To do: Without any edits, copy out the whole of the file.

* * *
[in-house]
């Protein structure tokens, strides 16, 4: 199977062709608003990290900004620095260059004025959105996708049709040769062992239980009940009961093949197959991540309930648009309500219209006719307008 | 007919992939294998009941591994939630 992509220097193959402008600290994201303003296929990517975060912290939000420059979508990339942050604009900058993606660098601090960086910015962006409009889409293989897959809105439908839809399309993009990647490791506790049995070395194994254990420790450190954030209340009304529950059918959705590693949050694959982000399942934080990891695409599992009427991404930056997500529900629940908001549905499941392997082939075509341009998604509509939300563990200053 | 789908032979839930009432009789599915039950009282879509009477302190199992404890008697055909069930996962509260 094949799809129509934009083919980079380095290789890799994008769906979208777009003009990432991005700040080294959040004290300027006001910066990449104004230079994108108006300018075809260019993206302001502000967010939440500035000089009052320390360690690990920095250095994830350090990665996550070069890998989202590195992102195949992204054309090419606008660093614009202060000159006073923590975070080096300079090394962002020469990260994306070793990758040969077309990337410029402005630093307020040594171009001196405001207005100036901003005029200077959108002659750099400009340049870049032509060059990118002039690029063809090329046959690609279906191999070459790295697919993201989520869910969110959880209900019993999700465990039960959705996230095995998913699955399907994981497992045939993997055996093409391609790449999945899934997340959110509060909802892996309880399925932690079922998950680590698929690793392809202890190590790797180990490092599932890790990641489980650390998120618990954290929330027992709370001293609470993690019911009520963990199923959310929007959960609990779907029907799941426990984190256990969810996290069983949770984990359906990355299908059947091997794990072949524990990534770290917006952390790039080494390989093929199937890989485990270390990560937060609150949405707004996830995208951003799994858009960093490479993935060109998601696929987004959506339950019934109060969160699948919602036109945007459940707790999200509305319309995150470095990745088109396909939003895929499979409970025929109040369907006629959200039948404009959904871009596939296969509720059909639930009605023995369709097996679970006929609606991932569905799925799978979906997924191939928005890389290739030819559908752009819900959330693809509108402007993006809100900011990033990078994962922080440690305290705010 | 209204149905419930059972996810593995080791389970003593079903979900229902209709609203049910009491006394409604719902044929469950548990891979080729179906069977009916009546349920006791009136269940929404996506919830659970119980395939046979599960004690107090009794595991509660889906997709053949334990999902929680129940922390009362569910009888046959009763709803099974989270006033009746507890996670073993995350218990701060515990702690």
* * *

[in-house]
């Protein structure tokens, strides 16, 4: 199977062709608003990290900004620095260059004025959105996708049709040769062992239980009940009961093949197959991540309930648009309500219209006719307008 | 007919992939294998009941591994939630 992509220097193959402008600290994201303003296929990517975060912290939000420059979508990339942050604009900058993606660098601090960086910015962006409009889409293989897959809105439908839809399309993009990647490791506790049995070395194994254990420790450190954030209340009304529950059918959705590693949050694959982000399942934080990891695409599992009427991404930056997500529900629940908001549905499941392997082939075509341009998604509509939300563990200053 | 789908032979839930009432009789599915039950009282879509009477302190199992404890008697055909069930996962509260 094949799809129509934009083919980079380095290789890799994008769906979208777009003009990432991005700040080294959040004290300027006001910066990449104004230079994108108006300018075809260019993206302001502000967010939440500035000089009052320390360690690990920095250095994830350090990665996550070069890998989202590195992102195949992204054309090419606008660093614009202060000159006073923590975070080096300079090394962002020469990260994306070793990758040969077309990337410029402005630093307020040594171009001196405001207005100036901003005029200077959108002659750099400009340049870049032509060059990118002039690029063809090329046959690609279906191999070459790295697919993201989520869910969110959880209900019993999700465990039960959705996230095995998913699955399907994981497992045939993997055996093409391609790449999945899934997340959110509060909802892996309880399925932690079922998950680590698929690793392809202890190590790797180990490092599932890790990641489980650390998120618990954290929330027992709370001293609470993690019911009520963990199923959310929007959960609990779907029907799941426990984190256990969810996290069983949770984990359906990355299908059947091997794990072949524990990534770290917006952390790039080494390989093929199937890989485990270390990560937060609150949405707004996830995208951003799994858009960093490479993935060109998601696929987004959506339950019934109060969160699948919602036109945007459940707790999200509305319309995150470095990745088109396909939003895929499979409970025929109040369907006629959200039948404009959904871009596939296969509720059909639930009605023995369709097996679970006929609606991932569905799925799978979906997924191939928005890389290739030819559908752009819900959330693809509108402007993006809100900011990033990078994962922080440690305290705010 | 209204149905419930059972996810593995080791389970003593079903979900229902209709609203049910009491006394409604719902044929469950548990891979080729179906069977009916009546349920006791009136269940929404996506919830659970119980395939046979599960004690107090009794595991509660889906997709053949334990999902929680129940922390009362569910009888046959009763709803099974989270006033009746507890996670073993995350218990701060515990702690």